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Video: What Does the Shift to "Social First" Mean for Media Brands?
Brightcove's Anil Jain, Keli Network's Michael Philippe, and Dailymotion's Claudia Page discuss changes in the way users discover and consume content online and OTT, and how this shift impacts media brands in this clip from Streaming Media East.
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Watch the complete panel discussion from Streaming Media East, Increasing Viewership and Video Revenue with Syndication and Social, on the Streaming Media Conference Video Portal.

Read the complete transcript of this clip:

Anil Jain: One of the things that's so amazing about internet video and OTT right today is that the power has shifted dramatically to the consumer in terms of being able to discover and move from content to content independent of the network, independent of where it's distributed because I, the consumer, have a choice, and I'm not locked in.

And that freedom is something that both media organizations and consumers--especially with all the fake news kind of drama that's going on--get worried that they're losing some of that flexibility. If your content channels live and die on social distribution, and we know what the distribution curve looks like in terms of the social platforms, to what extent are you worried about the performance of those networks being completely dictated by Facebook and Google?

Michael Philippe: If you look at how people use Facebook today, they share less and less personal content. And there's still one billion people going to Facebook every day. So those people, they need content, and Facebook is not a media company yet. So they need, also, content providers, and we saw Facebook for the first time paying publishers to produce content on their platform.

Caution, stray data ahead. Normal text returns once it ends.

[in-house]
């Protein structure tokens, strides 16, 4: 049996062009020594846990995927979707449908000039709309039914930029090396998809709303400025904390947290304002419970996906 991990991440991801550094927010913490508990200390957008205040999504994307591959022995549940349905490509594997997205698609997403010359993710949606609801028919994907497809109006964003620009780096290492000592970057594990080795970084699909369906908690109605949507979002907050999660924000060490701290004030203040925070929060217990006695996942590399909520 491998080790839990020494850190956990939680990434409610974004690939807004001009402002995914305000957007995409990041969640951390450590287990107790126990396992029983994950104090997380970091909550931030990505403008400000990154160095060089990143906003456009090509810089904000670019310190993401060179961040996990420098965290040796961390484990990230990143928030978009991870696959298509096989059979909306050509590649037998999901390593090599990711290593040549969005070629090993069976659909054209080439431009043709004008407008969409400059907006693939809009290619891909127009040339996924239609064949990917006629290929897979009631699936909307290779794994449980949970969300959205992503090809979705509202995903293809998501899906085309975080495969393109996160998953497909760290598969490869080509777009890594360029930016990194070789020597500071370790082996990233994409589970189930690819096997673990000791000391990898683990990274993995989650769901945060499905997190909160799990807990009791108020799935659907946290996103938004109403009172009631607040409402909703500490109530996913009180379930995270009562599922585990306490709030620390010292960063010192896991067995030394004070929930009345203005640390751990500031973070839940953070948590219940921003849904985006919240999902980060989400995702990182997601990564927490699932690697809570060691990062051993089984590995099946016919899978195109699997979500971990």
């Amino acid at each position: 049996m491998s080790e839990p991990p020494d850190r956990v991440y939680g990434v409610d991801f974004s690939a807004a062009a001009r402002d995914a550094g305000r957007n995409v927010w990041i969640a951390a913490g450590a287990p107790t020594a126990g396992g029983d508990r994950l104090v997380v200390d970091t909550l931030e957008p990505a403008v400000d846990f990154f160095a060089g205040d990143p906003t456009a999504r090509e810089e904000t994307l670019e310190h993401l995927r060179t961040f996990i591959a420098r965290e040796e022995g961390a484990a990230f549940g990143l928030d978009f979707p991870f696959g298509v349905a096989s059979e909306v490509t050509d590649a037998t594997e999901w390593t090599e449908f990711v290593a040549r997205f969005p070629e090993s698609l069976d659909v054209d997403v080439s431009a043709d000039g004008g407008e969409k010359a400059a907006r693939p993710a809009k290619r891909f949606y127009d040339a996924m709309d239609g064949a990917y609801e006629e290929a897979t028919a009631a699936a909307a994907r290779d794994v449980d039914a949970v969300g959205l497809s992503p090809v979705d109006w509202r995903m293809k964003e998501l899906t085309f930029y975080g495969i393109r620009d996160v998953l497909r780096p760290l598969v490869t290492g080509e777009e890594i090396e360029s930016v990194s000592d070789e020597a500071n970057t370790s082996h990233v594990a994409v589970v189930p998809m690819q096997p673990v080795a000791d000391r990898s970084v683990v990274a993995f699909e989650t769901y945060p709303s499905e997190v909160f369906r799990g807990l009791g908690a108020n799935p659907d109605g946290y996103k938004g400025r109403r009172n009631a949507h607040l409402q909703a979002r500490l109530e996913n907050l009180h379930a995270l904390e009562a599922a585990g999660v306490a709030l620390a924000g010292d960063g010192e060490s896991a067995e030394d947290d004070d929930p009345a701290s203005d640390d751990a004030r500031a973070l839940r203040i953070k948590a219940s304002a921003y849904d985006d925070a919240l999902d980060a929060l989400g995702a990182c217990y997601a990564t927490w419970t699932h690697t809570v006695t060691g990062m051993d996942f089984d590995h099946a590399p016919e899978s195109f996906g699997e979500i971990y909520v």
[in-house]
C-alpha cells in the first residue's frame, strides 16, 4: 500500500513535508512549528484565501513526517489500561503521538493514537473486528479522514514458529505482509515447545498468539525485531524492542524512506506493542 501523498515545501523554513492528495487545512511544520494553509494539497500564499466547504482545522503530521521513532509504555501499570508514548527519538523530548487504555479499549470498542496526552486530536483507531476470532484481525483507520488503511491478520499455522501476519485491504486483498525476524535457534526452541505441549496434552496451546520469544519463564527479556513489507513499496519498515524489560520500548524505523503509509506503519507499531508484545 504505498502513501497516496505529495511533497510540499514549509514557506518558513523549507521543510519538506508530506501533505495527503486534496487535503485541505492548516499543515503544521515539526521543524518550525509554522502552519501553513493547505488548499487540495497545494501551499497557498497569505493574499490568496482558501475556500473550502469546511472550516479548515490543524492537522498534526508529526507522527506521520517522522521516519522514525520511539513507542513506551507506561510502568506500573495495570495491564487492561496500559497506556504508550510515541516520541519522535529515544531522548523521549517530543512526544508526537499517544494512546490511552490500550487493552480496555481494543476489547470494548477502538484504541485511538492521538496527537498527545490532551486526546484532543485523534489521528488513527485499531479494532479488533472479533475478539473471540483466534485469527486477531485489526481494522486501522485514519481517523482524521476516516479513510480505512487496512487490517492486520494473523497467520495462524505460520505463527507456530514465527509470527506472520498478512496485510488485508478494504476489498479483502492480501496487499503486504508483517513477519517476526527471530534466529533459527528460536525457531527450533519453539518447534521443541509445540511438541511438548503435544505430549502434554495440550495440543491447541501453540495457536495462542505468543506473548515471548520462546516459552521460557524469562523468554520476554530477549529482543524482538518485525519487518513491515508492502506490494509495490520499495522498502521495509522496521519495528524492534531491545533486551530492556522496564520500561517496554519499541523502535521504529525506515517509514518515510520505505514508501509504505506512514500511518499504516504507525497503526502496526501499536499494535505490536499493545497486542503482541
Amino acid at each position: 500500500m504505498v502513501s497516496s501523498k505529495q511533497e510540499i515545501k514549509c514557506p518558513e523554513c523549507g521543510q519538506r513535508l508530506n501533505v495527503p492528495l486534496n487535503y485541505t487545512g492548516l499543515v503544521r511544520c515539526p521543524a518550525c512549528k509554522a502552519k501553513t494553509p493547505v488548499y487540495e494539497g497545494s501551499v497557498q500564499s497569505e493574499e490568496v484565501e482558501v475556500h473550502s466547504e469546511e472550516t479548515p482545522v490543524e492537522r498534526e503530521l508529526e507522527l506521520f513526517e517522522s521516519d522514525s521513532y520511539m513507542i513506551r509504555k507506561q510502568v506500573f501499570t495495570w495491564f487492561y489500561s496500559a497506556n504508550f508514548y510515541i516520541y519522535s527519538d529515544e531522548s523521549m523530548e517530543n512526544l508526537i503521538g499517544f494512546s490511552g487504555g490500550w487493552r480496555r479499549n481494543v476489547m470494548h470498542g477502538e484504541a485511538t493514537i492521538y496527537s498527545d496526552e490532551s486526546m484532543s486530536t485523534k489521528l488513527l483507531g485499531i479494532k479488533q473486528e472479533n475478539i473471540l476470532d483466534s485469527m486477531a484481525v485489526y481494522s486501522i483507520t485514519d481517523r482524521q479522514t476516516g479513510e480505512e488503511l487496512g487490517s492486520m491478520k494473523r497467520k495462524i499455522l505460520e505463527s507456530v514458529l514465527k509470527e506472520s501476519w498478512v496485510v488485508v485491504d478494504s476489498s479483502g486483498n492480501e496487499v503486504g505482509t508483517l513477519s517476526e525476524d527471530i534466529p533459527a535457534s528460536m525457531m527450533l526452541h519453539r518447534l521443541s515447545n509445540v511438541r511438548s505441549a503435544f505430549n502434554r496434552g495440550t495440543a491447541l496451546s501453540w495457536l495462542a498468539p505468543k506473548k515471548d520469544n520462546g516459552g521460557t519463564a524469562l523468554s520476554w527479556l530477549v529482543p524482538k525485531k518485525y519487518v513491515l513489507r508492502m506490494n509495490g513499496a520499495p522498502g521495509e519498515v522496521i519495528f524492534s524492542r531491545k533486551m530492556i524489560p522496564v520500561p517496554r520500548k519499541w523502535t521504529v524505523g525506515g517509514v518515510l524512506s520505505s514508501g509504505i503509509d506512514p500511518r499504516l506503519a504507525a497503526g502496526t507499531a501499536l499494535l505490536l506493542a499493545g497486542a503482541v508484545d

So I think the beginning of a shift is happening. You need to fill those people with content, and as long as you're producing and creating content that people love, I see content more as an opportunity than a threat.

Claudia Page: The shift isn't just beginning; it's happened. Beginning with privacy concerns in 2010, Facebook’s algorithm has evolved over time to move away from reverse chron[ological order]. The same thing happened on Twitter, the same thing happened with Snapchat, the same thing happened with Instagram, and Dailymotion, and what we're doing to reposition ourselves in the market place as a place for premium content.

It is not necessarily about focusing on creating new brands to be social first, but rather capitalizing on the trusted brand that you have as media companies and positioning your writers and the content that they produce or your editorial team and the content that they produce to really be focused on capitalizing on this new platform approach where the focus is no longer on UGC content but rather news media consumption, what we derive consumption habits to be as platforms like Facebook or Dailymotion, for example.

The story is there, the signals have been there for a long time. All the publishers have have adjusted their strategies to basically become mobile first, social first, because Facebook is no longer a place for just personal updates.

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